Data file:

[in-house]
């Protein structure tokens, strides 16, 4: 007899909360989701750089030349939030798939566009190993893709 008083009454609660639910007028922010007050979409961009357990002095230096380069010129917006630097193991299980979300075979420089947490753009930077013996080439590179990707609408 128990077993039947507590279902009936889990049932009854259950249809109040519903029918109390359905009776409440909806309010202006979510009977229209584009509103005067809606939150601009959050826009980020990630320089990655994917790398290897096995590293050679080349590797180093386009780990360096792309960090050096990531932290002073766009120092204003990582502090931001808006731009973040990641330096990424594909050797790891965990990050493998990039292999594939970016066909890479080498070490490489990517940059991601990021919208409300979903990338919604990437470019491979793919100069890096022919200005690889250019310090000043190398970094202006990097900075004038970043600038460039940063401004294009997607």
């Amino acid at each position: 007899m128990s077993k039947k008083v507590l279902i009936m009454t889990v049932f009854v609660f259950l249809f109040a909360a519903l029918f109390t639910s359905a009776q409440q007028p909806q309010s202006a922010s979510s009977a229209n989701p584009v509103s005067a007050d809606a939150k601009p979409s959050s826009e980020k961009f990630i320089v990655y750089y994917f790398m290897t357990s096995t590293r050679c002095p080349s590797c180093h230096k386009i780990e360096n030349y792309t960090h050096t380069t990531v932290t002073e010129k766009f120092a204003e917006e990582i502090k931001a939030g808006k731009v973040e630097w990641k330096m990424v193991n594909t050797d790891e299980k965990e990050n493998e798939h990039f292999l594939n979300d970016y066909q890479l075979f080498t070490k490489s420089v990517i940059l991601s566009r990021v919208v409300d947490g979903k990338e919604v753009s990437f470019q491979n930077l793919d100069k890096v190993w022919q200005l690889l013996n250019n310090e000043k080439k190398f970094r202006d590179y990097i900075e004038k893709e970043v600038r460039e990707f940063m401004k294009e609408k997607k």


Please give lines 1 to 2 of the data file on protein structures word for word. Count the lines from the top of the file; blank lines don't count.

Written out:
[in-house]
């Protein structure tokens, strides 16, 4: 007899909360989701750089030349939030798939566009190993893709 008083009454609660639910007028922010007050979409961009357990002095230096380069010129917006630097193991299980979300075979420089947490753009930077013996080439590179990707609408 128990077993039947507590279902009936889990049932009854259950249809109040519903029918109390359905009776409440909806309010202006979510009977229209584009509103005067809606939150601009959050826009980020990630320089990655994917790398290897096995590293050679080349590797180093386009780990360096792309960090050096990531932290002073766009120092204003990582502090931001808006731009973040990641330096990424594909050797790891965990990050493998990039292999594939970016066909890479080498070490490489990517940059991601990021919208409300979903990338919604990437470019491979793919100069890096022919200005690889250019310090000043190398970094202006990097900075004038970043600038460039940063401004294009997607």